Over the last few years, family law legislation has been making ground-breaking changes in an attempt to take family violence more seriously. Considering recent events, it has become dramatically clear that family violence is still not dealt with the seriousness that it warrants.
On Tuesday, October 24, 2023, Ontario saw another instance of the importance of treating family violence seriously. Five people, including three children, were found dead in Sault Ste. Marie homes as a result of intimate partner violence.
Amendments to the Divorce Act
In 2021, the Divorce Act was amended to include and define “family violence” in the context of the best interest of the child, as it includes direct violent acts and the harm that children’s exposure to family violence can cause. Section 2 of the Divorce Act set a broad definition of family violence, as follows:
“family violence” means any conduct, whether or not the conduct constitutes a criminal offence, by a family member towards another family member, that is violent or threatening or that constitutes a pattern of coercive and controlling behaviour or that causes that other family member to fear for their own safety or for that of another person — and in the case of a child, the direct or indirect exposure to such conduct — and includes
(a) physical abuse, including forced confinement but excluding the use of reasonable force to protect themselves or another person;
(b) sexual abuse;
(c) threats to kill or cause bodily harm to any person;
(d) harassment, including stalking;
(e) the failure to provide the necessaries of life;
(f) psychological abuse;
(g) financial abuse;
(h) threats to kill or harm an animal or damage property; and
(i) the killing or harming of an animal or the damaging of property
Ontario also amended sections 18(1) and (2) of the Children’s Law Reform Act to provide that the same definition of family violence will apply to all Family Law cases involving children.
In theory, these amendments would provide a framework for judges to ensure cases involving family violence would be treated consistently and would not be left entirely up to a judge’s discretion on potentially arbitrary considerations. However, defining family violence is useless if those directly impacted by it are not taken seriously by the systems meant to enforce and support them.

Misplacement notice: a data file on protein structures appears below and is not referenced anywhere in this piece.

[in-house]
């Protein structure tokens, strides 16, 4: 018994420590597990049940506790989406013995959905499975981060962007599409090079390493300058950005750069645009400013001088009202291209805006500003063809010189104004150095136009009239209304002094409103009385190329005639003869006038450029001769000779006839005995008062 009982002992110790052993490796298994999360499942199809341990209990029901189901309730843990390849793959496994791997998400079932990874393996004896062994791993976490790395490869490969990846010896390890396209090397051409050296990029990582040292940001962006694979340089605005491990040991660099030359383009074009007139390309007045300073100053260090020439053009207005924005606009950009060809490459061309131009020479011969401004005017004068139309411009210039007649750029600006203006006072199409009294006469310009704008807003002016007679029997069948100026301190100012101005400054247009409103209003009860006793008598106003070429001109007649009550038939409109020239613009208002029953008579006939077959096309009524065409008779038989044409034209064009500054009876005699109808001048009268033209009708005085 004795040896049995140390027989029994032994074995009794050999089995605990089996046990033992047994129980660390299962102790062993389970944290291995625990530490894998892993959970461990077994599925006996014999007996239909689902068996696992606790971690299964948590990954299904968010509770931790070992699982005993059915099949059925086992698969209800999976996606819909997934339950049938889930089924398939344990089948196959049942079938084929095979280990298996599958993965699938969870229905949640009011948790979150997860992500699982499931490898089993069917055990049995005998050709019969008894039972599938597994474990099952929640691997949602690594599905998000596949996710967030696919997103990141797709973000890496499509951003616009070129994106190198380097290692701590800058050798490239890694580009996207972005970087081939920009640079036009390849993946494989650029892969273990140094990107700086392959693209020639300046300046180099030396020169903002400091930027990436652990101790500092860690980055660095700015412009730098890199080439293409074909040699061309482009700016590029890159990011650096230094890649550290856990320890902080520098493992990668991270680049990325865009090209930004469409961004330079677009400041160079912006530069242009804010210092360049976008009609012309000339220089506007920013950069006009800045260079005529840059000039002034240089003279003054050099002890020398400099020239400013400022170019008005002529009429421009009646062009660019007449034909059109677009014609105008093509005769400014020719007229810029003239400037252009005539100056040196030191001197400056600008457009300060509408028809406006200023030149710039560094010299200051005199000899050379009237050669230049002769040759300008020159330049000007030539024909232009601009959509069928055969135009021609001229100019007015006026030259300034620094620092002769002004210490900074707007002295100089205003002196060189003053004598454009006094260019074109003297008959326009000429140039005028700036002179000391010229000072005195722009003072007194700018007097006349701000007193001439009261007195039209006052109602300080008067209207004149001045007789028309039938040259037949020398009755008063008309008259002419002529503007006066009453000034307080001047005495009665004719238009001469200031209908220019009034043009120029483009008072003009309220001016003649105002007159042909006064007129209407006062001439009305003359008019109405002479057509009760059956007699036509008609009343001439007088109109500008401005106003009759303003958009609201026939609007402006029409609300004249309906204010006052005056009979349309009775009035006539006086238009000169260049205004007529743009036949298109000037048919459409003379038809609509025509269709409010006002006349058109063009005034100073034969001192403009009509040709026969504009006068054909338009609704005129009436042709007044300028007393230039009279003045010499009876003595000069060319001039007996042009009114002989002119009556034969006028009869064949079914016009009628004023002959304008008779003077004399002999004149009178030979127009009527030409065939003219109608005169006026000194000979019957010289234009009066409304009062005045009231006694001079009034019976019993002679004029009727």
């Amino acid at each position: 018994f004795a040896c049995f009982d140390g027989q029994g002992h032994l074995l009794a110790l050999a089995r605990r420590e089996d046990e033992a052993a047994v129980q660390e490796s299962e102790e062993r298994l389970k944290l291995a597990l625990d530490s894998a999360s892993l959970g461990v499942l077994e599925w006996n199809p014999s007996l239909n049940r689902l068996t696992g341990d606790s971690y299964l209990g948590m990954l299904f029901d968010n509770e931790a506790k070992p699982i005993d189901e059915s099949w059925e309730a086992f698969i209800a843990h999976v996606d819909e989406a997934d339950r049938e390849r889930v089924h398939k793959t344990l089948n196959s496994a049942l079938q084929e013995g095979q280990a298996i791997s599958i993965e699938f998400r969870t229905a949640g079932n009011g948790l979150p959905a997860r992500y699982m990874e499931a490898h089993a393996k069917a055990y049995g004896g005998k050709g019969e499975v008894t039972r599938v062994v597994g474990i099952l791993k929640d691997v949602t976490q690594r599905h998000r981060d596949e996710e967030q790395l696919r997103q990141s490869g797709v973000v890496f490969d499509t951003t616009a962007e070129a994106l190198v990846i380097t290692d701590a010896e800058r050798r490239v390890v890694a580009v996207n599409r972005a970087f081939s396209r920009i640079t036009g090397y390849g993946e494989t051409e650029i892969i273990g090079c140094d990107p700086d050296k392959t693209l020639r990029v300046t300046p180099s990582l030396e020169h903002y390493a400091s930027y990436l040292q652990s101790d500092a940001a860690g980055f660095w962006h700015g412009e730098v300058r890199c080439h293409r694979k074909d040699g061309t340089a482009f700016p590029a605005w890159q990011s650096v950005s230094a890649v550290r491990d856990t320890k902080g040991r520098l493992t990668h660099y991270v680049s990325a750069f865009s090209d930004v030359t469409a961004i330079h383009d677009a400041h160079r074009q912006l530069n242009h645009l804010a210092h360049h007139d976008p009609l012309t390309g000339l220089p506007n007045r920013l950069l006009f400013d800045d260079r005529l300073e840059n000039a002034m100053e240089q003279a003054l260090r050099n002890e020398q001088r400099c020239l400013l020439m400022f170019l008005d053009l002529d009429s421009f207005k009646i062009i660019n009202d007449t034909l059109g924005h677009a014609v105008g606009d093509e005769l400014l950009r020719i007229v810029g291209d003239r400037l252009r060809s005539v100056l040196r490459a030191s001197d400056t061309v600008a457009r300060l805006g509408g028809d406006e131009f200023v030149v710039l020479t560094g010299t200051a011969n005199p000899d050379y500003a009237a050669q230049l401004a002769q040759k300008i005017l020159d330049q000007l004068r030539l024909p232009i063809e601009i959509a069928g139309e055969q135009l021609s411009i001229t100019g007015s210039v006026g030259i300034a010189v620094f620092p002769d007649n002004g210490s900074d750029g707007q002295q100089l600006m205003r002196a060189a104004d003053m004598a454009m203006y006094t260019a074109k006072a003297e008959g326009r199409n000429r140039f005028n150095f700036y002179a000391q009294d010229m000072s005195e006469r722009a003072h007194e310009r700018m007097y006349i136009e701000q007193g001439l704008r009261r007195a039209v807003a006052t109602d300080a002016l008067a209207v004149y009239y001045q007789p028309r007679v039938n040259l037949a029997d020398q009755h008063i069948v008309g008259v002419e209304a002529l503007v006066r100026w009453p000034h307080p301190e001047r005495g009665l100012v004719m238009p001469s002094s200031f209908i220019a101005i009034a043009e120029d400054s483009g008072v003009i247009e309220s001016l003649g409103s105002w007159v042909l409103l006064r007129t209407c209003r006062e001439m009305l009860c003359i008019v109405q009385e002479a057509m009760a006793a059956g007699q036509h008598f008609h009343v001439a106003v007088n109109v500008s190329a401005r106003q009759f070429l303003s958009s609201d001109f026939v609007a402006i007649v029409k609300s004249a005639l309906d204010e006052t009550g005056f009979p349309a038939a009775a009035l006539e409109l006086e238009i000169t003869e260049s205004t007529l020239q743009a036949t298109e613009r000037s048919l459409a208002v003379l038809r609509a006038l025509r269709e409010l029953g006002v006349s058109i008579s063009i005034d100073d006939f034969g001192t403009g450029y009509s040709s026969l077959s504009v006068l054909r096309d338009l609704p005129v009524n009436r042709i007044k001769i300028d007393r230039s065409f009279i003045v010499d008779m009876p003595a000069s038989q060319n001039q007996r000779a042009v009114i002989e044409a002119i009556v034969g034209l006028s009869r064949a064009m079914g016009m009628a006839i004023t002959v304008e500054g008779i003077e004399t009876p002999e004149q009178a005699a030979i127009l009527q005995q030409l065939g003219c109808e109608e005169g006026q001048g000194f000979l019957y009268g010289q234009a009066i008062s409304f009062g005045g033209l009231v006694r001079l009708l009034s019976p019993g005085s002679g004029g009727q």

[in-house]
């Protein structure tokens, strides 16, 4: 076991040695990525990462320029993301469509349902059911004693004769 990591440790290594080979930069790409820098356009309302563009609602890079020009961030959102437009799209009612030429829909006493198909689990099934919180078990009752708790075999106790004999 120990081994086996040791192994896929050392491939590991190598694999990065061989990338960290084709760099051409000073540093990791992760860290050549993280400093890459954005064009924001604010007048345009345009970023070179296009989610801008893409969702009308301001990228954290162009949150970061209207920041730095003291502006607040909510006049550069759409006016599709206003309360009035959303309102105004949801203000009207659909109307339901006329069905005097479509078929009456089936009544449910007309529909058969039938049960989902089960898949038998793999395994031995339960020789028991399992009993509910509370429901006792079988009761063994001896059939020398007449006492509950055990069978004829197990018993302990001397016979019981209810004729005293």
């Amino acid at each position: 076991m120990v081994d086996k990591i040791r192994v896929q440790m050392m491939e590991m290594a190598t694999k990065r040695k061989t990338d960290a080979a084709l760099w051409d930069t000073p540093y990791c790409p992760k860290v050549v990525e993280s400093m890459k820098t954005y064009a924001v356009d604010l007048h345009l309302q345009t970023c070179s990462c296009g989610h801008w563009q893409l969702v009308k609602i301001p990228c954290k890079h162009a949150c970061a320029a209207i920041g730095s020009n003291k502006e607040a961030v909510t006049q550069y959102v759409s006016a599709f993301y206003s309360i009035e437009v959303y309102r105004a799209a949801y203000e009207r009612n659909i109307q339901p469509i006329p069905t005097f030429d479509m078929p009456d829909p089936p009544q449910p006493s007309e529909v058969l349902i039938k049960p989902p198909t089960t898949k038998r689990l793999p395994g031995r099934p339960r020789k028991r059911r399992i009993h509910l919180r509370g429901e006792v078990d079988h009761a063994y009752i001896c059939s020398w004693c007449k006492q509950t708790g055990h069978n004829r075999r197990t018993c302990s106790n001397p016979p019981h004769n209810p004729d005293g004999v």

The Reality of the Treatment of Family Violence
Despite the changes to Family Law legislation, we continue to see family courts fail survivors of domestic violence. Family violence allegations are notoriously difficult to prove, as many instances of family violence go unreported and happen behind closed doors. Family Law Judges are very careful to point out that all judges have to base their decisions on evidence, not on allegations or speculation.
The topic of family violence is rife with myths and stereotypes that effectively discredit the experiences of survivors. Some examples are that survivors exaggerate, survivors are vindictive and make claims of violence because they do not want their children to see the abuser spouse, and that it is an attempt to gain more financial support. These stereotypes reflect the types of arguments that are used to diminish survivors when family violence is addressed in family law proceedings. When judges do not challenge these stereotypes, they have the effect of reinforcing and perpetuating these stereotypes and diminishing the experience of survivors of domestic violence. Judges should be hyper-aware of these stereotypes so that they can apply critical thinking when presented with these arguments.
When determining parenting time arrangements for children, courts must make a decision that is consistent with the best interests of the child. With this being said, there has been an increase in shared parenting arrangements where both parents have had a significant role in the lives of the children before separation. Some judges have believed the “maximum contact principle,” now at s. 16(6) of the Divorce Act, and s. 24(6) of the Children’s Law Reform Act create a presumption of shared parenting arrangements, equal parenting time, or regular access, implying that having as much contact with both parents will be in the best interests of the child. However, the Federal Government carefully worded the section to make contact with each parent subject to the child’s best interests, not a presumption that equal time or shared custody is in the child’s best interest.